In November 2016, it was announced that Richard Branson's Virgin Care group had won a £700 million, seven-year contract. This is to provide adult social care, continuing healthcare and children's community health services for the Bath and North East Somerset NHS Clinical Commissioning Group.
Said to be the largest privatisation yet in the NHS, Virgin Care will oversee 200 social service and healthcare facilities. The group was awarded a £126 million contract to run hospitals in Kent earlier in 2016.
Morale among health workers has never been lower. Nurses have seen real-term pay cuts since 2010 of over £2,000. Moreover, aspiring nurses will also be denied a bursary to train - this at a time when unfilled nursing vacancies have climbed 600% since 2010. Applications for trainee nursing courses have fallen 20% this year.
The same can be said for junior doctors where the pressure remains intense since the enforcement of a new contract which has included real-term pay cuts.
The introduction of the STP programme will lead to an acceleration of hospital cuts and closures. However, several councils, to their credit, have refused to sign off on their STP 'footprint'.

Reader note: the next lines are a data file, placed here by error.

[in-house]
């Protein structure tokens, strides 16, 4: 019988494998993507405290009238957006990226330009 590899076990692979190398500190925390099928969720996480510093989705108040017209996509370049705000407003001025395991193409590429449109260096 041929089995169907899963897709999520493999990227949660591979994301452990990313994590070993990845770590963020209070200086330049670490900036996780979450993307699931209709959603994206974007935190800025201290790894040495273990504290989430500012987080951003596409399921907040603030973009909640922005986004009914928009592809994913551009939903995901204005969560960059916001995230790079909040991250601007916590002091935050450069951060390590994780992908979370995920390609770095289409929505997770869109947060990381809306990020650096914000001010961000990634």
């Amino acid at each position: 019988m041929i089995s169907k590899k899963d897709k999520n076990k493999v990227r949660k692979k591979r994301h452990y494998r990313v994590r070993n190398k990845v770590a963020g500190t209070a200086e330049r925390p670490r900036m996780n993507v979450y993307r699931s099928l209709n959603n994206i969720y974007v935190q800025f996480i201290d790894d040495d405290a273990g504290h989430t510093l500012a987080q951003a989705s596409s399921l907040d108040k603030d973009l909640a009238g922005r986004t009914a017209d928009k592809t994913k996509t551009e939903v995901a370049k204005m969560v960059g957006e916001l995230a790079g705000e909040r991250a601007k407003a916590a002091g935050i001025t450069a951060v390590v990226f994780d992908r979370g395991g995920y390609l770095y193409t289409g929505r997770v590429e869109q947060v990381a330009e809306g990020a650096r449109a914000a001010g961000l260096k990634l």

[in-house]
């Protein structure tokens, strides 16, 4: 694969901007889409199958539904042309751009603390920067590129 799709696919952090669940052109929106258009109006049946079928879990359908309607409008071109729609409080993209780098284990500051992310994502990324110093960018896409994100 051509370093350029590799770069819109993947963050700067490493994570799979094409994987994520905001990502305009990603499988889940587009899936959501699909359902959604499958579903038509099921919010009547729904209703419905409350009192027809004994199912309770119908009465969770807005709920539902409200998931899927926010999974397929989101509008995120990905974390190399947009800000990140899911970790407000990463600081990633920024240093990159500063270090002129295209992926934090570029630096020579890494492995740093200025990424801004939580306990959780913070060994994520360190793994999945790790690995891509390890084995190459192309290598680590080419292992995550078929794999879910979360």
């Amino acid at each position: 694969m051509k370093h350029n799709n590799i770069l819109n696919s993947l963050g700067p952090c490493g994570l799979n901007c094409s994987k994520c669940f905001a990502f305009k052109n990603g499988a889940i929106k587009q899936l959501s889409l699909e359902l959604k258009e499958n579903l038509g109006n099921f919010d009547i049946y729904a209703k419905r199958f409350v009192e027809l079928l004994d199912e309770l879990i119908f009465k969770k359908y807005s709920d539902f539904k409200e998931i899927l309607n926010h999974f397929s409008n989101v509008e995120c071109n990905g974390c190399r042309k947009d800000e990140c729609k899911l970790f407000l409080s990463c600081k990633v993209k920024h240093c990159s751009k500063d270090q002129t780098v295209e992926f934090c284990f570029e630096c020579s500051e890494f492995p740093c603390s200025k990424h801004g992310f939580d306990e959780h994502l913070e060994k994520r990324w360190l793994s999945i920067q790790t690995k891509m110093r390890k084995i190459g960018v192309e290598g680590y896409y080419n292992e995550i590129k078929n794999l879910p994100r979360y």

The NHS is now at the crossroads. If we don't stand and fight, it could all be lost. Fortunately, the fight back has begun with community groups like ours spreading all over the country.
The umbrella group 'Health Campaigns Together' has called a national demonstration on Saturday 4 March in London. This couldn't come at a better time and will attract thousands. Already Unite, PCS, Napo, and BFAWU unions along with junior doctors, are backing the demo - as is the National Shop Stewards Network, People's Assembly, Momentum and the National Pensioners Convention.
To its shame the leadership of Unison, the largest health union, has procrastinated and failed to come out in support. We must keep up the pressure to change their minds. Already Unison's North West and South Eastern regions have announced their support.
The demo must be a springboard for coordinated community, trade union and political action to save and properly fund the NHS. Vulnerable to a huge split around Brexit, the Tories are equally as likely to cave in on extra funding for the NHS as they come under more pressure.